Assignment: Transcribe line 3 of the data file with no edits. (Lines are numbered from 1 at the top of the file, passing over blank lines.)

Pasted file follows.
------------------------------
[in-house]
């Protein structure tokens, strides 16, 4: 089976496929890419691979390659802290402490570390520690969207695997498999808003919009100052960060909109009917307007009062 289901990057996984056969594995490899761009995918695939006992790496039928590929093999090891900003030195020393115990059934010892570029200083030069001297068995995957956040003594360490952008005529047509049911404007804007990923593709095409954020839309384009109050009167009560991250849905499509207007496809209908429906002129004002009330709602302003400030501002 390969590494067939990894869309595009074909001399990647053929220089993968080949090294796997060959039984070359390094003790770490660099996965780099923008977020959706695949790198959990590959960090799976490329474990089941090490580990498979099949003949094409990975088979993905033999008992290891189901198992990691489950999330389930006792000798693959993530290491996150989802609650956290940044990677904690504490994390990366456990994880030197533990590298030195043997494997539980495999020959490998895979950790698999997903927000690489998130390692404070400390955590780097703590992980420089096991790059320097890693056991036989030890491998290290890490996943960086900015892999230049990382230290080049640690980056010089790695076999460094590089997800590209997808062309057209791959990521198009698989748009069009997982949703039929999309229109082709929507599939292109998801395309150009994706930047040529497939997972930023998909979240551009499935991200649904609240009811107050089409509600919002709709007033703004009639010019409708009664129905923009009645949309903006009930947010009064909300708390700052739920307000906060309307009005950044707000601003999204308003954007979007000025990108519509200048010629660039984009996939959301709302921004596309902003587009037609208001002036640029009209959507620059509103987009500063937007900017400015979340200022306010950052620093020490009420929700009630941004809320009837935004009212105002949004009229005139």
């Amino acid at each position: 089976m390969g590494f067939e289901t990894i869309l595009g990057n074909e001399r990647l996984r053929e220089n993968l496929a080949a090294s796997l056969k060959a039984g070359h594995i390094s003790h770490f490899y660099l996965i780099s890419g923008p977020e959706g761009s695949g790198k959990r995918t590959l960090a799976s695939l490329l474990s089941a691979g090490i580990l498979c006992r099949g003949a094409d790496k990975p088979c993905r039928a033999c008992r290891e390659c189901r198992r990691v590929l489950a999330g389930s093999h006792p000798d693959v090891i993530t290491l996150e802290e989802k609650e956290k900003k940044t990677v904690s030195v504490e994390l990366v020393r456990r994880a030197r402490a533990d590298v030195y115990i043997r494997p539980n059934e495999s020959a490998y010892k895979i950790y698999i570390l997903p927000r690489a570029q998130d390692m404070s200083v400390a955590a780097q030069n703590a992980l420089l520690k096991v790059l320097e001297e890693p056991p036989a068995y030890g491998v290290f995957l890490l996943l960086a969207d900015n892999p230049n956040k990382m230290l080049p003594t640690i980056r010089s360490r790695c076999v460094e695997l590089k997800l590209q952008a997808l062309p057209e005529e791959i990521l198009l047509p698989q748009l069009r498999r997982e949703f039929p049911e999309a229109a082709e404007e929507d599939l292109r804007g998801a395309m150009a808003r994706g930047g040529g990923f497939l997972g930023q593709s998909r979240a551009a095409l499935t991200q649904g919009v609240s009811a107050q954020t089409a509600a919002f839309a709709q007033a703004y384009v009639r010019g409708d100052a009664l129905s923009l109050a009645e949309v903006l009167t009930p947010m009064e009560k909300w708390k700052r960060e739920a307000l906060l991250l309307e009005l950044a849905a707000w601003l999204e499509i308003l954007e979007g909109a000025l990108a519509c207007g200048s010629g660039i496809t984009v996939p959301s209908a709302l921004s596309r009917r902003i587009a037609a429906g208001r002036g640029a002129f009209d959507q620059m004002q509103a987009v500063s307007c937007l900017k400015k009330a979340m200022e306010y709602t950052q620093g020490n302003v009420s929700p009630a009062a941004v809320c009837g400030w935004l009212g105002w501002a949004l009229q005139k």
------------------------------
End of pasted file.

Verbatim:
């Amino acid at each position: 089976m390969g590494f067939e289901t990894i869309l595009g990057n074909e001399r990647l996984r053929e220089n993968l496929a080949a090294s796997l056969k060959a039984g070359h594995i390094s003790h770490f490899y660099l996965i780099s890419g923008p977020e959706g761009s695949g790198k959990r995918t590959l960090a799976s695939l490329l474990s089941a691979g090490i580990l498979c006992r099949g003949a094409d790496k990975p088979c993905r039928a033999c008992r290891e390659c189901r198992r990691v590929l489950a999330g389930s093999h006792p000798d693959v090891i993530t290491l996150e802290e989802k609650e956290k900003k940044t990677v904690s030195v504490e994390l990366v020393r456990r994880a030197r402490a533990d590298v030195y115990i043997r494997p539980n059934e495999s020959a490998y010892k895979i950790y698999i570390l997903p927000r690489a570029q998130d390692m404070s200083v400390a955590a780097q030069n703590a992980l420089l520690k096991v790059l320097e001297e890693p056991p036989a068995y030890g491998v290290f995957l890490l996943l960086a969207d900015n892999p230049n956040k990382m230290l080049p003594t640690i980056r010089s360490r790695c076999v460094e695997l590089k997800l590209q952008a997808l062309p057209e005529e791959i990521l198009l047509p698989q748009l069009r498999r997982e949703f039929p049911e999309a229109a082709e404007e929507d599939l292109r804007g998801a395309m150009a808003r994706g930047g040529g990923f497939l997972g930023q593709s998909r979240a551009a095409l499935t991200q649904g919009v609240s009811a107050q954020t089409a509600a919002f839309a709709q007033a703004y384009v009639r010019g409708d100052a009664l129905s923009l109050a009645e949309v903006l009167t009930p947010m009064e009560k909300w708390k700052r960060e739920a307000l906060l991250l309307e009005l950044a849905a707000w601003l999204e499509i308003l954007e979007g909109a000025l990108a519509c207007g200048s010629g660039i496809t984009v996939p959301s209908a709302l921004s596309r009917r902003i587009a037609a429906g208001r002036g640029a002129f009209d959507q620059m004002q509103a987009v500063s307007c937007l900017k400015k009330a979340m200022e306010y709602t950052q620093g020490n302003v009420s929700p009630a009062a941004v809320c009837g400030w935004l009212g105002w501002a949004l009229q005139k």